An essential component of this system, the gateway provides the link between your loggers and the internet.
$236.00 inc GST
The gateway is the link between the loggers and the internet.
The gateway is a breeze to set up. In most cases, simply plugging in the ethernet cable and connecting the power is all the set-up you need.
See our full instructions for installing and configuring your wireless loggers
The gateway offers a theoretical 50 meters of line-of-sight range to your loggers. In the real world, this will be reduced due to various factors.
Walls, particularly metal walls such as those on a coolroom or commercial freezer, significantly reduce the range.
A more accurate estimate is probably 20-30 meters, or two rooms away from the logger.
If your loggers are a long way apart, you may need more than one gateway.
NOTE: Alerts need to be configured, but it’s a very simple process that we can help you with if you need it.
* NOTE: when the logger is out of range of the gateway or the gateway loses its connection to the internet, you can receive a notification, but you will not receive temperature alerts.
Yes. This system requires a gateway in order to save temperature data to the internet. However, one gateway can handle connections from dozens of loggers at once, provided they are all in range.
No. The logger transmits data using Bluetooth. This is completely different to the wi-fi connection.
When the power to the gateway goes out, the internet server will recognise that it has lost connection to the gateway and signal an alert.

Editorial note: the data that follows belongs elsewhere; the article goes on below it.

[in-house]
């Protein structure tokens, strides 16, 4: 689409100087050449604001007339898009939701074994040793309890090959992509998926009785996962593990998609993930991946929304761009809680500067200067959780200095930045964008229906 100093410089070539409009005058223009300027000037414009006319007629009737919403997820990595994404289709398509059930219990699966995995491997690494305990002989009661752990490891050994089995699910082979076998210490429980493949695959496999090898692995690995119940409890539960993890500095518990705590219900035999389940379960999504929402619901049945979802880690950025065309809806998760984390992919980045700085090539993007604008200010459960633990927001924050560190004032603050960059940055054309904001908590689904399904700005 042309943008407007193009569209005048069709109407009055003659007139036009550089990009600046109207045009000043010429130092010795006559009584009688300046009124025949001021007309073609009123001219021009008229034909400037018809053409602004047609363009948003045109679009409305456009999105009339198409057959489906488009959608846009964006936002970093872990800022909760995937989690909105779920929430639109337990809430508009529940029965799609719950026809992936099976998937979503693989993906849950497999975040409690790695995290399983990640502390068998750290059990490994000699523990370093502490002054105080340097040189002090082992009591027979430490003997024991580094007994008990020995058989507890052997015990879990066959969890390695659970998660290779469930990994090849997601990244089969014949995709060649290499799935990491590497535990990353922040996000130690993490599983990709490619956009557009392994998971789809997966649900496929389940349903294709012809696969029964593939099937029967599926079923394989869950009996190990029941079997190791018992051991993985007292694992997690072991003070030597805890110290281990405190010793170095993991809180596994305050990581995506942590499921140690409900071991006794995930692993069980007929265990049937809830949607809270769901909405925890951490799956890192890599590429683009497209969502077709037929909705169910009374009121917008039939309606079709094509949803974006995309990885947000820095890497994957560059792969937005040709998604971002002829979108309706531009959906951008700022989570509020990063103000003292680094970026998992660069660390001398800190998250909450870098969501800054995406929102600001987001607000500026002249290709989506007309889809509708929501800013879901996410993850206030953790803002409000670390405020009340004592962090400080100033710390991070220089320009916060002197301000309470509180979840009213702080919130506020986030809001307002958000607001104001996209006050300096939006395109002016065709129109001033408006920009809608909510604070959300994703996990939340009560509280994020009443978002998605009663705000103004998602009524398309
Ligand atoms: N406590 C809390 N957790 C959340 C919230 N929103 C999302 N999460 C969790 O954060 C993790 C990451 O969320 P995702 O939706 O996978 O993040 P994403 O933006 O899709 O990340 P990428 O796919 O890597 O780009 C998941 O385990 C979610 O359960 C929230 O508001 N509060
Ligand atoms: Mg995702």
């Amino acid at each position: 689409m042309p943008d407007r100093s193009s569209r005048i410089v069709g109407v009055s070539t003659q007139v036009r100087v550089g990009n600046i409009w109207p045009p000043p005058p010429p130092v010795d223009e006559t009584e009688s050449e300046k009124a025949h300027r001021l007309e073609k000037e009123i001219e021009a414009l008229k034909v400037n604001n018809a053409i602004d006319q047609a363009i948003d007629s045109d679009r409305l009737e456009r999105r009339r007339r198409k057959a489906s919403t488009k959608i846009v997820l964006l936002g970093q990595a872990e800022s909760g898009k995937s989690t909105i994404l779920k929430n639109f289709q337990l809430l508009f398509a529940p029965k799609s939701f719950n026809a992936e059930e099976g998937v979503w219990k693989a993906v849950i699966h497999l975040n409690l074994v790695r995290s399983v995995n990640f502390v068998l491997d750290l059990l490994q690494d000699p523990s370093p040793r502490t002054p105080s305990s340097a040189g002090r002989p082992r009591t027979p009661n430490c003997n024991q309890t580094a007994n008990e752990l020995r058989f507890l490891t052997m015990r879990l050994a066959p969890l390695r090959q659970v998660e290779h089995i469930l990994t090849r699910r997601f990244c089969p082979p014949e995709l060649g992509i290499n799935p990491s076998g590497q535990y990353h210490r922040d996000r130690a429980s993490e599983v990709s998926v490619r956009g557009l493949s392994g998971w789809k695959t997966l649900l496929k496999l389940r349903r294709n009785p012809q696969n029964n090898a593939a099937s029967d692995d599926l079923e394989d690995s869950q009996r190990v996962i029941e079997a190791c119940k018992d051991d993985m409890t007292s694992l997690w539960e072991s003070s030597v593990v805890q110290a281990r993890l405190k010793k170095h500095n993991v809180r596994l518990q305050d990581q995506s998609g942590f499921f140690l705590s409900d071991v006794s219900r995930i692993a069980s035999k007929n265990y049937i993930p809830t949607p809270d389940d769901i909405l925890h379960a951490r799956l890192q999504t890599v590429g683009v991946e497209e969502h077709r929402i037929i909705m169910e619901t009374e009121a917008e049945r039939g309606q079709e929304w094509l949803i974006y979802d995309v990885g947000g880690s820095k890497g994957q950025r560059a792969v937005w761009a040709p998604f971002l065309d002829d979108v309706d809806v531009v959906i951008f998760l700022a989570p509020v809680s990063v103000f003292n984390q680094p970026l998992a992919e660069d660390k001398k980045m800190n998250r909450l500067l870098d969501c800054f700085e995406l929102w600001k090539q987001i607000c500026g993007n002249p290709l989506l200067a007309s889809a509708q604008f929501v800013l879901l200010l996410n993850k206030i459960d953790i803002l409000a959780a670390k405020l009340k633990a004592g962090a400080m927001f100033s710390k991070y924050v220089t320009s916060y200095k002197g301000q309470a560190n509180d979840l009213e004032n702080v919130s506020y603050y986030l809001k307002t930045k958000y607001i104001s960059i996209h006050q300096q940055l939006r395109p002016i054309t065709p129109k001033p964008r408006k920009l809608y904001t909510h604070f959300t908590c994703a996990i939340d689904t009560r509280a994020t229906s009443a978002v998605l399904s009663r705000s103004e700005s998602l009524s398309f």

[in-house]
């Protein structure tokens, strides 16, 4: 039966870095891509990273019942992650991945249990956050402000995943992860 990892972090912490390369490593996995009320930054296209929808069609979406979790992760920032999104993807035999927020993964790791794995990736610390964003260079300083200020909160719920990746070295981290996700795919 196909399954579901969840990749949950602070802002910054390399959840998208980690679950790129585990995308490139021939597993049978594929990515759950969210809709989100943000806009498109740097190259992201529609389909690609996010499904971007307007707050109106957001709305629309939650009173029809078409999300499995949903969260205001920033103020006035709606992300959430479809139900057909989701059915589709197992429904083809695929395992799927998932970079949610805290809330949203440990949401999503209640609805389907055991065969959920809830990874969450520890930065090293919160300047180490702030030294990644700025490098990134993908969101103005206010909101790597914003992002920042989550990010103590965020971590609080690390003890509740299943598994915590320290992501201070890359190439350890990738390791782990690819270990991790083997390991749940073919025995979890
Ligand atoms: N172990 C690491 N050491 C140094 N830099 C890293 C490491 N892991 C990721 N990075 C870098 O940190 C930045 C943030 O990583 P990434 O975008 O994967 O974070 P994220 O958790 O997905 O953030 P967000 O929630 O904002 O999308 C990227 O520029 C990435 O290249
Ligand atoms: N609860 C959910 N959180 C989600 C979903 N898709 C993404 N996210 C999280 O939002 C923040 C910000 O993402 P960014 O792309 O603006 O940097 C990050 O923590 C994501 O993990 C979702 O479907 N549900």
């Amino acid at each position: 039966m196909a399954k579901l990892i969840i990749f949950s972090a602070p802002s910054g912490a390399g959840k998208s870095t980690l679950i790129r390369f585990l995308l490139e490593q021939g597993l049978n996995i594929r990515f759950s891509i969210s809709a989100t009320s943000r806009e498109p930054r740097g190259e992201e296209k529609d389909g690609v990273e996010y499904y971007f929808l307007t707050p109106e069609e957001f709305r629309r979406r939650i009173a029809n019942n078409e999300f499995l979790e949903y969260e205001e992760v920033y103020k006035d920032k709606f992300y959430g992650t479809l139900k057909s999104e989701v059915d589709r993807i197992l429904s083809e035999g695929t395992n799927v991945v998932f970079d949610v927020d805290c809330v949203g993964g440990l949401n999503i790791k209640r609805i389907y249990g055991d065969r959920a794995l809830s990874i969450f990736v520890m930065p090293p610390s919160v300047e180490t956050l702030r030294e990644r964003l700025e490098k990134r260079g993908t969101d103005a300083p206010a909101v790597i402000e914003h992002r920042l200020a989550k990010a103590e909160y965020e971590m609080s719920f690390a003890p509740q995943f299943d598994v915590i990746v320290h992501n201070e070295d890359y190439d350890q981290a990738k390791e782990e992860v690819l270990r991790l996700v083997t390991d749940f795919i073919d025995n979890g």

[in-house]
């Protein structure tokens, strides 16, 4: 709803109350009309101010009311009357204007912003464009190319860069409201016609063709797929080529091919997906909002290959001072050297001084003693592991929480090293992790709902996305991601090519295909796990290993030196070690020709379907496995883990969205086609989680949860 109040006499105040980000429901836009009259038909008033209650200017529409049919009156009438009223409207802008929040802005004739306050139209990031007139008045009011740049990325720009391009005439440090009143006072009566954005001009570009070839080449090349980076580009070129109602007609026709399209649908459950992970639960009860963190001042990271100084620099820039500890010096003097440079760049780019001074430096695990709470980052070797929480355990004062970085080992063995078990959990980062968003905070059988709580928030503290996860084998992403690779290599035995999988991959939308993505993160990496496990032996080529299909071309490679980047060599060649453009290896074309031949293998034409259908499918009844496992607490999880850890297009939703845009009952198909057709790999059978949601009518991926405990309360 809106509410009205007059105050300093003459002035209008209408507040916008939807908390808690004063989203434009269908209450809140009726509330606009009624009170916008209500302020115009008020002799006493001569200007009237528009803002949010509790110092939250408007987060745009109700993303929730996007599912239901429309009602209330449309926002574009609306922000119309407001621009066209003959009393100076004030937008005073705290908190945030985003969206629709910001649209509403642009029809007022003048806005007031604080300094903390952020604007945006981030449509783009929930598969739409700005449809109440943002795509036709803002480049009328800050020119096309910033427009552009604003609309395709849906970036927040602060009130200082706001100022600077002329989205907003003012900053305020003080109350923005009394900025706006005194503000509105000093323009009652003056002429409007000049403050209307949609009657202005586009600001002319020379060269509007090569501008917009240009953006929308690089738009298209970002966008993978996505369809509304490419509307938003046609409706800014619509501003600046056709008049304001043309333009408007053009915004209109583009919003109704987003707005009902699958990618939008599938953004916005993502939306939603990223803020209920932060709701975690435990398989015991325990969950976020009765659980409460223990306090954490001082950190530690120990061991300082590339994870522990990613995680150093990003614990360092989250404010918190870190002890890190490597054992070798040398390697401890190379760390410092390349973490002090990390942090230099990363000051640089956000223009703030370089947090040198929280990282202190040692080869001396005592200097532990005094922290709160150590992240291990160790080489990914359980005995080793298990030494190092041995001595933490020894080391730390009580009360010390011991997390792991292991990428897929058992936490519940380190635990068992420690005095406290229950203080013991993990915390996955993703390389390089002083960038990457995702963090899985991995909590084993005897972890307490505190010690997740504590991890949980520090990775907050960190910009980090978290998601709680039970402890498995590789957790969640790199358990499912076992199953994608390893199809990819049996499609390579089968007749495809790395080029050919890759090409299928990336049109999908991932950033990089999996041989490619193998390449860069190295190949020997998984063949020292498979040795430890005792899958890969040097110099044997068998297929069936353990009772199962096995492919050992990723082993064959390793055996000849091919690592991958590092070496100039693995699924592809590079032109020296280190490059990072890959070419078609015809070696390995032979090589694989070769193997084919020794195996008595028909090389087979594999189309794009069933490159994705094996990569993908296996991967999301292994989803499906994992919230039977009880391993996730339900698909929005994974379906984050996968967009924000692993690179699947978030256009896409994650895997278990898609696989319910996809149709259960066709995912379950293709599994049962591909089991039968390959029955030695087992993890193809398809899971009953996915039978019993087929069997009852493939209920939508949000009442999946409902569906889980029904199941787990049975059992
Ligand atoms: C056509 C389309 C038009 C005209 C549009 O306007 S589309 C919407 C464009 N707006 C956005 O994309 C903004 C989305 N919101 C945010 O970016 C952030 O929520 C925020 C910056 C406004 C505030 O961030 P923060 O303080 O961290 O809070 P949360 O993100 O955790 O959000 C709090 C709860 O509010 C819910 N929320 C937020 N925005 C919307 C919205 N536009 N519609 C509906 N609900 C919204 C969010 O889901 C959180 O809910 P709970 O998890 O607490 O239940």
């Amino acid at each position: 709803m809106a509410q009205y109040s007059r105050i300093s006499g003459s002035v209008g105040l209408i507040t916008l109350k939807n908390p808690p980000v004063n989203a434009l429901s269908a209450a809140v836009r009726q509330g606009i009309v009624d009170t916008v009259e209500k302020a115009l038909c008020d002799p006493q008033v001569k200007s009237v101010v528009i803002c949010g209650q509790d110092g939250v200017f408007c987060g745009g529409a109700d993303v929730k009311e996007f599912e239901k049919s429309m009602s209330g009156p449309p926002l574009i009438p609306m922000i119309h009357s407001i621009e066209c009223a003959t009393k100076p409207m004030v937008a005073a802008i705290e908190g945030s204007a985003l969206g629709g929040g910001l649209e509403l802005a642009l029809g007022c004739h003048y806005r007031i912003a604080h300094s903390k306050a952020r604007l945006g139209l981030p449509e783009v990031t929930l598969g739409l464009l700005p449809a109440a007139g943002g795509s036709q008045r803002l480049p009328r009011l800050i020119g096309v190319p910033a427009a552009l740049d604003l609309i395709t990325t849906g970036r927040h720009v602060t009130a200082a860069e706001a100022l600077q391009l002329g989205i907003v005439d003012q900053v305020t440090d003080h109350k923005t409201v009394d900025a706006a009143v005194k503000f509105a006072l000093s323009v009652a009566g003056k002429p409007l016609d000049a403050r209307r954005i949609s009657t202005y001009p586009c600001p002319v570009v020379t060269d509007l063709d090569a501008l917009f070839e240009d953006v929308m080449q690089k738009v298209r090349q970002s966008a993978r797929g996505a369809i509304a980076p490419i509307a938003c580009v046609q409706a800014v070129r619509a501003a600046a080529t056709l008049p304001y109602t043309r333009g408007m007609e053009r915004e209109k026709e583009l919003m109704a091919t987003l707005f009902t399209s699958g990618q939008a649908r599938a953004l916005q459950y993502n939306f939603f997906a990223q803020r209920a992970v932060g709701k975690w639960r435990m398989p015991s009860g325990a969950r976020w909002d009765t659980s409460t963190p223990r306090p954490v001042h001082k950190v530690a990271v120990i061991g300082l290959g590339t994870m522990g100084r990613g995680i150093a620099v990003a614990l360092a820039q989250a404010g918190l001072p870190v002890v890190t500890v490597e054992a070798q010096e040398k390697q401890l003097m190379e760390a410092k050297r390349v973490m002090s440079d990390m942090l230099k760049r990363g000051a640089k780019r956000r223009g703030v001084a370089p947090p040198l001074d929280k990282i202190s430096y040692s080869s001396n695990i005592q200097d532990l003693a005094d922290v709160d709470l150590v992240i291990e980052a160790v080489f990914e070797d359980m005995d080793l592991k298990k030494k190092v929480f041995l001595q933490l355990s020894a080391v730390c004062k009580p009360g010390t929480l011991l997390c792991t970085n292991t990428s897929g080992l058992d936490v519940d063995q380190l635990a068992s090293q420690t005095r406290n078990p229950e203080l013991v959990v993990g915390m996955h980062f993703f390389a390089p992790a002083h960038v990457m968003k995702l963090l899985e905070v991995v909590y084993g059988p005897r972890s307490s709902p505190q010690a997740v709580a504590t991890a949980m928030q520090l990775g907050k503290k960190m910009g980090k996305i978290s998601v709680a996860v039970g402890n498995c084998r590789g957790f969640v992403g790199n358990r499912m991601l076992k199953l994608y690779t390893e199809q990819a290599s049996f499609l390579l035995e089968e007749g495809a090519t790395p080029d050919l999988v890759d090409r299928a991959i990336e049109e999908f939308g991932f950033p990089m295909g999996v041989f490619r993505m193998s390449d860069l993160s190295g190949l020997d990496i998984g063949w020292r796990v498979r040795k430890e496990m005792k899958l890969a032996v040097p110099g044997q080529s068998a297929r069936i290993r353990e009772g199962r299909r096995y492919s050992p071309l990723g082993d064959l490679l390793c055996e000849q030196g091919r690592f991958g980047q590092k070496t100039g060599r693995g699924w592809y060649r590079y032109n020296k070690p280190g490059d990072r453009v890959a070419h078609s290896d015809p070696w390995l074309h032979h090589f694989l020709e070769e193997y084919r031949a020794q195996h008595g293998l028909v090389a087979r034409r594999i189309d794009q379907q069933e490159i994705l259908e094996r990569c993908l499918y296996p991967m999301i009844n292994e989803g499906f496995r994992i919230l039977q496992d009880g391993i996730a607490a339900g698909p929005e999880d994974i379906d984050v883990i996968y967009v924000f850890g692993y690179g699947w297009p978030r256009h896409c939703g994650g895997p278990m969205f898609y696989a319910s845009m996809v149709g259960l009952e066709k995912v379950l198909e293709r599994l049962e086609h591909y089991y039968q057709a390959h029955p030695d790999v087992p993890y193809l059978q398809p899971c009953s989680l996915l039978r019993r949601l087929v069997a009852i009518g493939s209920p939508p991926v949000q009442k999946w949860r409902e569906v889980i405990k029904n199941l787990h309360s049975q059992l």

Depending on how you have configured your account, this can do a number of things including sending an email and sending a notification to your phone.
Your loggers will continue to log temperatures and save that data to their internal memory. It can save over 15,000 readings – about a month of readings five minutes apart.
When the connection from the gateway to the internet is re-established, the server will trigger another set of actions. The data saved in each logger’s memory will be uploaded to the internet so there should be no gaps in the record.
The battery is a fairly standard 3V coin-cell battery (Model CR2450). You can buy them at supermarkets, pharmacies, hardware stores, etc for a few dollars.
The battery lasts 12 to 18 months. After 12 months, the system will send out a low battery alert to remind you to change the battery.
Replacing the battery is quite a quick process, but it can be a bit fiddly.
Here is a video that shows the process…
FCCID: ZGW05. FCC Compliance Statement: This device complies with part 15 of the FCC rules. Operation is subject to the following two conditions: (1) this device may not cause harmful interference, and (2) this device must accept any interference received, including interference that may cause undesired operation. Caution: Any changes or modification cautions to this device not explicitly approved by manufacturer could void your authority to operate this equipment.